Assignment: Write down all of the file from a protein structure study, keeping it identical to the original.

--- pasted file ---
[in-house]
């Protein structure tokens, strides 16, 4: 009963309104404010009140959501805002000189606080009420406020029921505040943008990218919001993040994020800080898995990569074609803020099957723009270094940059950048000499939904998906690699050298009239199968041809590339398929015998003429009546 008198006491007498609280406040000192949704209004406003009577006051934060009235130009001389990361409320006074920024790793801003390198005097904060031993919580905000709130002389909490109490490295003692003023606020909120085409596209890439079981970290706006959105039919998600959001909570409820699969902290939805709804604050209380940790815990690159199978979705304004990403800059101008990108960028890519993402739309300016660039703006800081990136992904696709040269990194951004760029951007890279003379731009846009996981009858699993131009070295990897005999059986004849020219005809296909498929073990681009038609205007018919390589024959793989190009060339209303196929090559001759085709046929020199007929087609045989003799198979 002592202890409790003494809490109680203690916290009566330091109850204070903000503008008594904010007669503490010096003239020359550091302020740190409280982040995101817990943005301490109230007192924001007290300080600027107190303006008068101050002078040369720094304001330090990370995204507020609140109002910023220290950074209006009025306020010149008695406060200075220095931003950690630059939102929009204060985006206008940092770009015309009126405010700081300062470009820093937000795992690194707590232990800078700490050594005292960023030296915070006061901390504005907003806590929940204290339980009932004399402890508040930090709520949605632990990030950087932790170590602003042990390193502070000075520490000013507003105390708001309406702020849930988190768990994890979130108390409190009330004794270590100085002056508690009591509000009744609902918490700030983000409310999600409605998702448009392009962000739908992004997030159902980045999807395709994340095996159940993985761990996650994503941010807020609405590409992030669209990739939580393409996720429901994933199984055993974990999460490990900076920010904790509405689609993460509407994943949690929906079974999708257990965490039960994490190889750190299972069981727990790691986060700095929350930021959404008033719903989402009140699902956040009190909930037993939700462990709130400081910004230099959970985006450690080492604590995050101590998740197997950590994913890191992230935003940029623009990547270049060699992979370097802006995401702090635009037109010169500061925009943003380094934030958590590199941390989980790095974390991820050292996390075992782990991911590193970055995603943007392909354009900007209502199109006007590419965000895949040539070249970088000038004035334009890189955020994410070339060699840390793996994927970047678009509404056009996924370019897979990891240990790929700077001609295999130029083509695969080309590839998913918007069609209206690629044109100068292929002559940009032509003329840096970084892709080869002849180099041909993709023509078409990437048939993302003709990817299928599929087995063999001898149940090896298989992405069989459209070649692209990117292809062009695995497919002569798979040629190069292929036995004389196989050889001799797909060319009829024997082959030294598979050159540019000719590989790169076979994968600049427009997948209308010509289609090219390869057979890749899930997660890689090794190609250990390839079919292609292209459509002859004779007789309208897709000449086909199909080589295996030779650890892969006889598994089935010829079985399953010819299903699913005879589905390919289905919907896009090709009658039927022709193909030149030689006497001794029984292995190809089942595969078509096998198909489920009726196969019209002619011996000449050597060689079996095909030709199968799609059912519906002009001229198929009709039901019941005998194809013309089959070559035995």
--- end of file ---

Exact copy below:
[in-house]
């Protein structure tokens, strides 16, 4: 009963309104404010009140959501805002000189606080009420406020029921505040943008990218919001993040994020800080898995990569074609803020099957723009270094940059950048000499939904998906690699050298009239199968041809590339398929015998003429009546 008198006491007498609280406040000192949704209004406003009577006051934060009235130009001389990361409320006074920024790793801003390198005097904060031993919580905000709130002389909490109490490295003692003023606020909120085409596209890439079981970290706006959105039919998600959001909570409820699969902290939805709804604050209380940790815990690159199978979705304004990403800059101008990108960028890519993402739309300016660039703006800081990136992904696709040269990194951004760029951007890279003379731009846009996981009858699993131009070295990897005999059986004849020219005809296909498929073990681009038609205007018919390589024959793989190009060339209303196929090559001759085709046929020199007929087609045989003799198979 002592202890409790003494809490109680203690916290009566330091109850204070903000503008008594904010007669503490010096003239020359550091302020740190409280982040995101817990943005301490109230007192924001007290300080600027107190303006008068101050002078040369720094304001330090990370995204507020609140109002910023220290950074209006009025306020010149008695406060200075220095931003950690630059939102929009204060985006206008940092770009015309009126405010700081300062470009820093937000795992690194707590232990800078700490050594005292960023030296915070006061901390504005907003806590929940204290339980009932004399402890508040930090709520949605632990990030950087932790170590602003042990390193502070000075520490000013507003105390708001309406702020849930988190768990994890979130108390409190009330004794270590100085002056508690009591509000009744609902918490700030983000409310999600409605998702448009392009962000739908992004997030159902980045999807395709994340095996159940993985761990996650994503941010807020609405590409992030669209990739939580393409996720429901994933199984055993974990999460490990900076920010904790509405689609993460509407994943949690929906079974999708257990965490039960994490190889750190299972069981727990790691986060700095929350930021959404008033719903989402009140699902956040009190909930037993939700462990709130400081910004230099959970985006450690080492604590995050101590998740197997950590994913890191992230935003940029623009990547270049060699992979370097802006995401702090635009037109010169500061925009943003380094934030958590590199941390989980790095974390991820050292996390075992782990991911590193970055995603943007392909354009900007209502199109006007590419965000895949040539070249970088000038004035334009890189955020994410070339060699840390793996994927970047678009509404056009996924370019897979990891240990790929700077001609295999130029083509695969080309590839998913918007069609209206690629044109100068292929002559940009032509003329840096970084892709080869002849180099041909993709023509078409990437048939993302003709990817299928599929087995063999001898149940090896298989992405069989459209070649692209990117292809062009695995497919002569798979040629190069292929036995004389196989050889001799797909060319009829024997082959030294598979050159540019000719590989790169076979994968600049427009997948209308010509289609090219390869057979890749899930997660890689090794190609250990390839079919292609292209459509002859004779007789309208897709000449086909199909080589295996030779650890892969006889598994089935010829079985399953010819299903699913005879589905390919289905919907896009090709009658039927022709193909030149030689006497001794029984292995190809089942595969078509096998198909489920009726196969019209002619011996000449050597060689079996095909030709199968799609059912519906002009001229198929009709039901019941005998194809013309089959070559035995």